Norway celebrated the delivery of its 50,000th EV last week, as an EU agency ruled that the country’s generous economic incentives are in compliance with European competition rules.
Norway’s many measures to promote elbiler, which include exemptions from taxes and tolls, free parking and charging, and access to priority lanes, had been under review by the European Free Trade Association’s Surveillance Authority (ESA).
“The incentives have been a great success and yield major environmental gains in the form of better air quality and lower carbon emissions,” ESA President Oda Helen Sletnes told Norwegian Broadcasting (NRK).
The Norwegian EV Association (Norsk Elbilforening) celebrated the decision. “We’ve been waiting a long time for this and are very glad [the ESA] concluded as they did,” said Secretary General Christina Bu. “Our role as a beacon in the international EV market is maybe the most important climate measure Norway is making in the longer term.”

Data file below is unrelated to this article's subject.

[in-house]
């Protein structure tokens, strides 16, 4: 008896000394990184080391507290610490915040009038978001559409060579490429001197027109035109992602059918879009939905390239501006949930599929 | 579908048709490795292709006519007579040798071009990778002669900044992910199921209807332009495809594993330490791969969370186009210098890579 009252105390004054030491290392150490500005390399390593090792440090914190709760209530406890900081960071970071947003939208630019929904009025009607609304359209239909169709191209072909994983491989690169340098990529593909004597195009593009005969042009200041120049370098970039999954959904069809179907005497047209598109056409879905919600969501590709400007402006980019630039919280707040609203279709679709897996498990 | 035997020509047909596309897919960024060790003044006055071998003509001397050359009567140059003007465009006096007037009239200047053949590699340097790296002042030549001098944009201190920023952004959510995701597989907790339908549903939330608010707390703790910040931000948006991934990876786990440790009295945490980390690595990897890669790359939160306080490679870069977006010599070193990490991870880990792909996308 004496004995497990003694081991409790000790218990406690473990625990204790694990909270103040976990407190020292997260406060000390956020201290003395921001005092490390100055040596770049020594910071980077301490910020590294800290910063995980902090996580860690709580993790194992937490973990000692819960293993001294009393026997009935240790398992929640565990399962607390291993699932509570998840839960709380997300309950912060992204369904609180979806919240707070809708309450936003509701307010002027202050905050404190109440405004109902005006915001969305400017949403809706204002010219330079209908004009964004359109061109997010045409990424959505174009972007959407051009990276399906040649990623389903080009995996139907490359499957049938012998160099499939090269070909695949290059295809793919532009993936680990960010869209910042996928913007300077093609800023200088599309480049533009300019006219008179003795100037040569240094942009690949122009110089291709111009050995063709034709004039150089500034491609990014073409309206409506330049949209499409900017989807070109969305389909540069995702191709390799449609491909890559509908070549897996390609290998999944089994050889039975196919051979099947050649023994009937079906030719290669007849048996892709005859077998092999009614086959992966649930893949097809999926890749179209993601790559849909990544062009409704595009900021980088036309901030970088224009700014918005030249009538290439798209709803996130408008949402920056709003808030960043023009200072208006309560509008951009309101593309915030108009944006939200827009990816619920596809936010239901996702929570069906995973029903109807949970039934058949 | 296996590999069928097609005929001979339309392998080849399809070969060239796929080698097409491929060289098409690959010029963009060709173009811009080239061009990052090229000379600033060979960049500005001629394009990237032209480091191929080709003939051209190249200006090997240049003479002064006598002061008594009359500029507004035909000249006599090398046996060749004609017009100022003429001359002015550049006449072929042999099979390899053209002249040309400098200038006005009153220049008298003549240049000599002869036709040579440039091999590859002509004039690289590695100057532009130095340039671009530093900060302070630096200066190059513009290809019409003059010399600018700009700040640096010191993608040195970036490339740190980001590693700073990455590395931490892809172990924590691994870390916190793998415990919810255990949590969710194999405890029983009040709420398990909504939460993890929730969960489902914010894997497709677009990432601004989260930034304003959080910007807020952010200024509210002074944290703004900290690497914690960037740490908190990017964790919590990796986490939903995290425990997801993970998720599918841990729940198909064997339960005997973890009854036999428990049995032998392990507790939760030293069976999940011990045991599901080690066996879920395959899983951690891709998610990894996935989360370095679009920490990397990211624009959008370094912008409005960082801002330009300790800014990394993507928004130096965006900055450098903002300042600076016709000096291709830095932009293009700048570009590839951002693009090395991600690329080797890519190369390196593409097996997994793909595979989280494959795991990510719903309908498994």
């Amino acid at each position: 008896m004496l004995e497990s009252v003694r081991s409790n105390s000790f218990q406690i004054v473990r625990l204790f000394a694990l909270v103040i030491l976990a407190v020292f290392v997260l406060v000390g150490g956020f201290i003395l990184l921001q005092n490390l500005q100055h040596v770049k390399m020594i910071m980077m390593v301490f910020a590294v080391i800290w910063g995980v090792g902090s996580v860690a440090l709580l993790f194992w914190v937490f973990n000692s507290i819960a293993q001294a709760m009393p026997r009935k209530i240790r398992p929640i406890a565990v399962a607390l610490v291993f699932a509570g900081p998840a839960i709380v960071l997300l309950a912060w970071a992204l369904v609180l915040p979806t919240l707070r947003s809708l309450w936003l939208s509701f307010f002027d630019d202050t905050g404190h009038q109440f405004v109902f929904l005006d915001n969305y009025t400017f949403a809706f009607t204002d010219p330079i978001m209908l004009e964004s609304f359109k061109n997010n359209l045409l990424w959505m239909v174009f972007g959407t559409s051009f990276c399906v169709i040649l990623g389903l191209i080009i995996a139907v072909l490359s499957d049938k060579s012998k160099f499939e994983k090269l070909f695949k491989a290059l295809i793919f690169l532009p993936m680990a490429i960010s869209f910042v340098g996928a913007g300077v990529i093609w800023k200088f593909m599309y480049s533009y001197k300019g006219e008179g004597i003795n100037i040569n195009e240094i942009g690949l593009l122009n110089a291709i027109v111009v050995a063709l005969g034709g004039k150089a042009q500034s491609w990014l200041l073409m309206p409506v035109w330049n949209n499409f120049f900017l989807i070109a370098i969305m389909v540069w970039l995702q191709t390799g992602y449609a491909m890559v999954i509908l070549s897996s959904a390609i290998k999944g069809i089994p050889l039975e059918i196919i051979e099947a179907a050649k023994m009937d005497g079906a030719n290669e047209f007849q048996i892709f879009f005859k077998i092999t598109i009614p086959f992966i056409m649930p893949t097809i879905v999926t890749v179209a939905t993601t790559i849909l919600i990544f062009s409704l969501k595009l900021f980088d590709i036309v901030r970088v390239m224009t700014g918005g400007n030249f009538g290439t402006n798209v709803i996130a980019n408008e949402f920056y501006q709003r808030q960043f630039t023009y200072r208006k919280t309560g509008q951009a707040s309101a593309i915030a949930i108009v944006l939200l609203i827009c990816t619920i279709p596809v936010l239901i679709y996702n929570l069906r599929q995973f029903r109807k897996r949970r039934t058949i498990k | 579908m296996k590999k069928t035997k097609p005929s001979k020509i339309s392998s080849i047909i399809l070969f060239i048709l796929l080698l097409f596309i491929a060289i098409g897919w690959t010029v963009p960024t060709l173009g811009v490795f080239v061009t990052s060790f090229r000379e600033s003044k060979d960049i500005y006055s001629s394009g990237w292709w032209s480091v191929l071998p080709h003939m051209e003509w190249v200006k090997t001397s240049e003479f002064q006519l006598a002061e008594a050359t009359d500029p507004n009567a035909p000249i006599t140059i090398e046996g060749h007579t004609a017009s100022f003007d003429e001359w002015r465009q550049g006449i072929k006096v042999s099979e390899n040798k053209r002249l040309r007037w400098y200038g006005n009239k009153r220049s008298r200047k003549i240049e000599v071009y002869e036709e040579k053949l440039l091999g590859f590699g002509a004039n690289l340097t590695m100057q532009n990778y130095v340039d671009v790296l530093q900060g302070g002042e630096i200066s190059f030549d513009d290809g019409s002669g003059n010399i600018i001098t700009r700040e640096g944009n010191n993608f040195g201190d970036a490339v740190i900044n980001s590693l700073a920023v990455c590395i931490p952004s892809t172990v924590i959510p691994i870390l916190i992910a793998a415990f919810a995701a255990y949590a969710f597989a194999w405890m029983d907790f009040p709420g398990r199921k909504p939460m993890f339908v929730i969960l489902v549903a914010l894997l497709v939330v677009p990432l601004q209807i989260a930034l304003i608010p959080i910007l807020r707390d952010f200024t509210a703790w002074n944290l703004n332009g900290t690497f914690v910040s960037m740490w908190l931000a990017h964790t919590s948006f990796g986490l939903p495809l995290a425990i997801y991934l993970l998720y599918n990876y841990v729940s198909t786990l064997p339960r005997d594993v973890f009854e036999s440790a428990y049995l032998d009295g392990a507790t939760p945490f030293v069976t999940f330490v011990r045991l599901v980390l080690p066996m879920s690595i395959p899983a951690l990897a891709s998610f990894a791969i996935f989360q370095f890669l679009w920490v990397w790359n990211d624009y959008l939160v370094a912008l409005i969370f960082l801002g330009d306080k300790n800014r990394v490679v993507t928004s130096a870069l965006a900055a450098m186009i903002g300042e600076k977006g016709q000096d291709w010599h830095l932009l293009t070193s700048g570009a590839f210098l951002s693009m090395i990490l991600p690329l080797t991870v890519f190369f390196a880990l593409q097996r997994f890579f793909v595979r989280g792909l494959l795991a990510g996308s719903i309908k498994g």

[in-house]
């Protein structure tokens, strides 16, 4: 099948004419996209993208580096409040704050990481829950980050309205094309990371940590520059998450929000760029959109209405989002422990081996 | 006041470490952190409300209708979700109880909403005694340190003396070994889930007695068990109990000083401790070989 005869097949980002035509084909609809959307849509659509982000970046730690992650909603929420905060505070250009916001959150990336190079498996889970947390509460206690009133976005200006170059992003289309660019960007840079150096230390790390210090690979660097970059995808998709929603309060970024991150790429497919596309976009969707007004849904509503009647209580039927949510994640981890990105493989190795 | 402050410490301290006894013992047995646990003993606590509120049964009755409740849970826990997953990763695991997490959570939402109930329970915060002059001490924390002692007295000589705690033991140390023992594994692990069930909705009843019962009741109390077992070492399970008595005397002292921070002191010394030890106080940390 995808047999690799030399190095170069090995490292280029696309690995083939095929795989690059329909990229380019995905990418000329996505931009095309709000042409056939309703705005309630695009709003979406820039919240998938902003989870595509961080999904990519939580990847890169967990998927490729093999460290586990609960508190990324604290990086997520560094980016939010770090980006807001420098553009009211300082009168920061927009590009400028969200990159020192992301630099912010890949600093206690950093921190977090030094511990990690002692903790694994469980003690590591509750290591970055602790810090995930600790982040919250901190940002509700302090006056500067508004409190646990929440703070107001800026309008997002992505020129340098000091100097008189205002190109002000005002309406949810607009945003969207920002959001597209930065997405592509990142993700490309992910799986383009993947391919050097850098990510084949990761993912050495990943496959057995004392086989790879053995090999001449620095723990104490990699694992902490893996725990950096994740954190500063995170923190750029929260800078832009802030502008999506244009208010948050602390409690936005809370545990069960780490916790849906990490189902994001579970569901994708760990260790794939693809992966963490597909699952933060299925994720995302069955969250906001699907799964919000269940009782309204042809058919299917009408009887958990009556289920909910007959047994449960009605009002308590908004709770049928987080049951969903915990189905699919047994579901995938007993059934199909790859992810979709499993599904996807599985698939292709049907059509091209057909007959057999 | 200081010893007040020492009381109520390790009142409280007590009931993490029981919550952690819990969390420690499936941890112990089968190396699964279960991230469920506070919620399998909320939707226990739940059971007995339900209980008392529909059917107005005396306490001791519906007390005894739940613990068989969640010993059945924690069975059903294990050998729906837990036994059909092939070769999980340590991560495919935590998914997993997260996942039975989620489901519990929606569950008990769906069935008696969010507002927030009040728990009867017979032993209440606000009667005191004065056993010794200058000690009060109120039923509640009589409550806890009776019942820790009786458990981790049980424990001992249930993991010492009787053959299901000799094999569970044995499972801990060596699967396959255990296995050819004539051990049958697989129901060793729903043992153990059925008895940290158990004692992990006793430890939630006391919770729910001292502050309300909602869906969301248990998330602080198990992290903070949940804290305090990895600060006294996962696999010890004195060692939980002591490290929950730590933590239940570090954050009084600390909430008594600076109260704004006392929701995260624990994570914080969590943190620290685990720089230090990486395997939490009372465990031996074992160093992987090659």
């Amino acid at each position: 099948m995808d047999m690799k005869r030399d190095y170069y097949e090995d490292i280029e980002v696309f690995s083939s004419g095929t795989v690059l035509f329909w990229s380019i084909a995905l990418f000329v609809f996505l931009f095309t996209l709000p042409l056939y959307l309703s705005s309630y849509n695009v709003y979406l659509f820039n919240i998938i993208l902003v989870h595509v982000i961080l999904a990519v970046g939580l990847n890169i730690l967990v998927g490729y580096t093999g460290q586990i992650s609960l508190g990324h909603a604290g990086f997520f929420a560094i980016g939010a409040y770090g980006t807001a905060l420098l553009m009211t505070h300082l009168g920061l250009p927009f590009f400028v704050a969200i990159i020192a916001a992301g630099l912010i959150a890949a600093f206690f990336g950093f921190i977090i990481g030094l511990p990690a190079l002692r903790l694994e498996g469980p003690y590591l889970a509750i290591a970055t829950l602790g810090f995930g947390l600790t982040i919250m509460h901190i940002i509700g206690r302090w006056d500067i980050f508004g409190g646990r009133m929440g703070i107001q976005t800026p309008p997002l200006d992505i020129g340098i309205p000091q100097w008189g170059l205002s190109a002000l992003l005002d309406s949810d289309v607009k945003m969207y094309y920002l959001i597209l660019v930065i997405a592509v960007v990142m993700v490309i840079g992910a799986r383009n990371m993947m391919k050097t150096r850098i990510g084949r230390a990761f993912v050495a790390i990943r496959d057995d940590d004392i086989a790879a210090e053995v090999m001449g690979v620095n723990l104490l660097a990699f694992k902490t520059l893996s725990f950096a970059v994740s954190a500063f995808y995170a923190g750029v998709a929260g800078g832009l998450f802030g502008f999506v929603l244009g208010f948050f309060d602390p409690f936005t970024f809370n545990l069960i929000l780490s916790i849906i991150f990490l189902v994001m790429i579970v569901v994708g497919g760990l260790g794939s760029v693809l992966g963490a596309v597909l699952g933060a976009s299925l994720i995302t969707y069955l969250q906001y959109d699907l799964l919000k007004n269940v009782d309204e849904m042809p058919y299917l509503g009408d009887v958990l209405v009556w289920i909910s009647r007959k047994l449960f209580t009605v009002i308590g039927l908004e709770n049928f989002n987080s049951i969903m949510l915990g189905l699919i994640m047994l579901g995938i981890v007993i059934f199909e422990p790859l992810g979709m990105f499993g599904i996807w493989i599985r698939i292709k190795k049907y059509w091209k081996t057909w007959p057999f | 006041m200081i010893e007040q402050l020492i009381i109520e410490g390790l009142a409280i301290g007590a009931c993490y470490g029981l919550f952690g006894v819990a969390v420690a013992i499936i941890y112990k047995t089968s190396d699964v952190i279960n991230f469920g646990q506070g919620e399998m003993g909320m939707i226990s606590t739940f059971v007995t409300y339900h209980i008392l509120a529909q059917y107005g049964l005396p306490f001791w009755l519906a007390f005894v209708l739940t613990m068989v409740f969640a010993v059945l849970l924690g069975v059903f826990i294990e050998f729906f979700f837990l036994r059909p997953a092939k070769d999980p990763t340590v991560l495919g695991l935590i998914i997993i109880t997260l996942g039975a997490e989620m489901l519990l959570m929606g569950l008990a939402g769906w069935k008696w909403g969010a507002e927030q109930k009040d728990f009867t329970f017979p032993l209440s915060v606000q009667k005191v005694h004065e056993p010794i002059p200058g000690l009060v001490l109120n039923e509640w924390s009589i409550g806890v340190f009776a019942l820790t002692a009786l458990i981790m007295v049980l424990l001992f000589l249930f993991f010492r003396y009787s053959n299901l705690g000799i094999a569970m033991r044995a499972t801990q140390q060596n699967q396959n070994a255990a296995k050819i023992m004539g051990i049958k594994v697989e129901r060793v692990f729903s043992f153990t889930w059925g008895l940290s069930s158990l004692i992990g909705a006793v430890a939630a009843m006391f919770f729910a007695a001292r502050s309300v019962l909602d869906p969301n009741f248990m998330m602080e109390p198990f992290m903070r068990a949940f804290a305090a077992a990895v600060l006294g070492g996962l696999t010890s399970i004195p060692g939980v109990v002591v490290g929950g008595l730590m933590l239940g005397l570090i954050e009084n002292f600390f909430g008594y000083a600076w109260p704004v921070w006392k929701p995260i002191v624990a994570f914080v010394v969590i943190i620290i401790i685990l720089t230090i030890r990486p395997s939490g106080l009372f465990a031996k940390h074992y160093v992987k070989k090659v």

So far this year, nearly a quarter of Norway’s total auto sales have been plug-ins. Now that the 50,000 mark has been passed, the government will reevaluate the incentives. Not everyone believes they should continue. Public transport agencies complain that EVs are clogging bus lanes, and others question why people able to afford a Model S should receive such hefty tax breaks.
“Politicians need to sit tight and let incentives last until the EV is competitive regarding range and price,” said Bu. “The development so far has been much faster than we could imagine, and we think EVs will be competitive in only a few years.”